Another notable track is the easy-listening "Gringo e Helen," which features a romantic variation on the main theme, partly whistled by Alessandroni.
Of course the usual genre elements are present, some dark, suspense in the likes of "Piano Misterioso" and "Azione Drammatica;" a dramatic trumpet Deguello in "Recupero del Bottino;" and a source cue, a laid-back vocal refrain of the main theme in "Il Cantino."
The "Finale" reprises the comedy march, the jazz theme and the main theme to conclude the album in satisfying fashion.
At the end of the day, the more I listened to it, the more I warmed to this score, thanks to the number of strong themes Rustichelli employs throughout. Like the film, this is probably one of the better Italian comedy western efforts you're likely to come across.
Order your copy of this very limited release of just 500 copies from

Tuesday, March 09, 2010


The Abbey
Music by Emilio De Paz
KeepMoving Records KMRCD015 (Russia)
28 Tracks 49:05 mins

Another recent release from enterprising label KeepMoving Records is the score for the murder mystery adventure game The Abbey, written by Emilio De Paz, who is actually head of Alcachofa Soft, the game's developer. But before any alarm bells go off, I have to say that this is an accomplished work, largely utilising the services of the City of Prague Philharmonic and mixed choir, though electronics are included in the mix, but are generally subtly applied.
This disc provides a generous helping of the 70-minute score, commencing with "In Memoriam," which, after a dramatic opening, settles into a memorable choral theme, with Latin lyrics, before taking flight and ending in a powerful climax. "Abbot's Theme" follows,with organ intro giving way to a sunny theme that then develops into a proud, Chronicles of Narnia-like theme, before resuming. The very noble and spiritual "God's Domicil" follows, giving way to the first hint of dark mystery in "Chapter." A jaunty, medieval-styled theme then follows in "Fire and Iron," giving way to the classical-styled strings of "Segundo's Theme," joined later by choir, as the questing cue reaches its conclusion. "Benedicte Dominus" is a lovely, sunny theme, with choir briefly adding to the orchestral mix; and the mood continues in "Healing Hands." There's more medieval dance-like music in "Umberto's Theme," with "Embracement of the Night" slowing things down and returning us to noble, spiritual territory. The brief, shimmering "Finding" follows, and then the comedic sneakiness of "Aegidius' Theme" leads to a dramatic choral for "Cadaver."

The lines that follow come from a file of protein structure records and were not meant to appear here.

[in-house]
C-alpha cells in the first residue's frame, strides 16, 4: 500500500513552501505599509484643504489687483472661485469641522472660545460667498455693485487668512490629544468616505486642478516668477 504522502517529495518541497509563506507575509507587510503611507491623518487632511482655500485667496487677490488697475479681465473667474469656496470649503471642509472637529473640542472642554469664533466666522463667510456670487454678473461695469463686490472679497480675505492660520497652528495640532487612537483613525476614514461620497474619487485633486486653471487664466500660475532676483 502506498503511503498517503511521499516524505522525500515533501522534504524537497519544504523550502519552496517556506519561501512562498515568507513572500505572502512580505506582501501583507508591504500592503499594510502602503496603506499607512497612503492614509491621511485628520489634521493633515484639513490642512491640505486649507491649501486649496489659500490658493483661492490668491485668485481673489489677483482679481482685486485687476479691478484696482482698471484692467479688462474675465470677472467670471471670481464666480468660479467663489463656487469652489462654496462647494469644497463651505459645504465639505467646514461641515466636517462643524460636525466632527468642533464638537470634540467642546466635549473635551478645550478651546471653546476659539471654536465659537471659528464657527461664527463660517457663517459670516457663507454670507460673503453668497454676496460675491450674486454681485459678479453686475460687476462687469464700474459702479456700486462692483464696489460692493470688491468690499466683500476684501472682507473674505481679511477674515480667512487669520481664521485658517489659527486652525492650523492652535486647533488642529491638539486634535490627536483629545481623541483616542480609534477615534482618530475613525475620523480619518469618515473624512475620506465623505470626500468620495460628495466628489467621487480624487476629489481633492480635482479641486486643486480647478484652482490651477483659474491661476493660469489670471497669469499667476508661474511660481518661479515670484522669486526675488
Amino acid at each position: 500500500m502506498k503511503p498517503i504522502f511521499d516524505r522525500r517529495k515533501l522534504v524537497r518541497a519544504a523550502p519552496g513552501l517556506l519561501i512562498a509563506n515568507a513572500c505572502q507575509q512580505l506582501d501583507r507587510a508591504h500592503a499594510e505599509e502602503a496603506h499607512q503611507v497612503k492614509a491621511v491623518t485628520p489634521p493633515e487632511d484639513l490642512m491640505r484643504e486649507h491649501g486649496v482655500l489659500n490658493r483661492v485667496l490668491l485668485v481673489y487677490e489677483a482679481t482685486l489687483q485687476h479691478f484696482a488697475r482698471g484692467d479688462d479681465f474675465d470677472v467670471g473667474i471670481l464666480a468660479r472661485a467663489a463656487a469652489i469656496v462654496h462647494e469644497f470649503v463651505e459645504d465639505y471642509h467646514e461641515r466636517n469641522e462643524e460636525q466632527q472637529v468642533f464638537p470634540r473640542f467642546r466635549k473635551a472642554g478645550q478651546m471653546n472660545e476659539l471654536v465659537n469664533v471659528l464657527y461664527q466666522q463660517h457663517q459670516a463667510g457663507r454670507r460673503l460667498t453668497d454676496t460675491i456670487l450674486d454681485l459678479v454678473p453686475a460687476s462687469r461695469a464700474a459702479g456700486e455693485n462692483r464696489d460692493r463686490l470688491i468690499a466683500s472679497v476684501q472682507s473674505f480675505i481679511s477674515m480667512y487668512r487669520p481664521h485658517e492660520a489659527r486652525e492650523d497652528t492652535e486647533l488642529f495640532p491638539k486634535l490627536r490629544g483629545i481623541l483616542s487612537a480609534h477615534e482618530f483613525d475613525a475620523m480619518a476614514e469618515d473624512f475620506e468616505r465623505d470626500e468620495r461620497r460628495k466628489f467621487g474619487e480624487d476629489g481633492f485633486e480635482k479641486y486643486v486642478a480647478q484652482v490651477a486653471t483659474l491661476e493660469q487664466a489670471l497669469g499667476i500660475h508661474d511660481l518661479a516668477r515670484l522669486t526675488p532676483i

Things take a darker turn with the mysterious "Room of Wisdom" and increasingly dramatic choral "Hand of Dead." "Sneaking Suspicion" and "The Passage" offer more mystery and suspense; giving way to the religious source cue "Holy Spirit," with choir and organ solo.
"Kingdom of Dead" returns us to spiritual territory, with "Nazario of Milan" continuing in the same vein, but with an air of mystery and wonder about it. Action and drama follows in "Blaze in the Heart," and then it's briefly back to the spiritual again for the suitably moving "Requiem," before more dramatics in "The Confrontation" and "Opus Rei."
"Bruno's Theme" initially offers serene resolution, with muted organ then taking us into the "Finale," which soars heavenwards, before chiming bells transport us to a peaceful resolution.
I guess the last two tracks on the album are included as a kind of bonus, with first the foreboding choral "Satanico" and then the impressive "The Abbey Suite" rounds things off in fine style, with a great arrangement of some of the composer's best material from the score.
As I said before, this is an accomplished work and yet another example of the fine music that is being produced for video games these days; and, as always, this is a very limited edition, so you'd best get along to to check out samples and order your copy.

Monday, March 08, 2010


Congratulations to Michael Giacchino, whose score for Up! pretty much swept the board musically this year. His Academy Award makes it a prestigious trio, along with his Golden Globe and BAFTA.
Thoroughly deserved, and to think I first corresponded with him when he was just getting started in video game scoring, and I so admired his music for the Medal of Honor games. My, he's come a long way, but it's great that he's still willing to work in games and on TV, despite his enormous success in movies. Well done, Michael, and keep up the good work!

Sunday, March 07, 2010


Music by Mychael Danna
Silva Screen Records SILCD1305
19 Tracks 44:20 mins

Atom Egoyan's latest collaboration with composer Mychael Dann, a relationship which has of course spanned many years, is for Chloe, starring Liam Neeson, Julianne Moore and rising star Amanda Seyfried, that has been likened to Fatal Attraction, though Film 2010's Jonathan Ross apparently thought it more intelligent.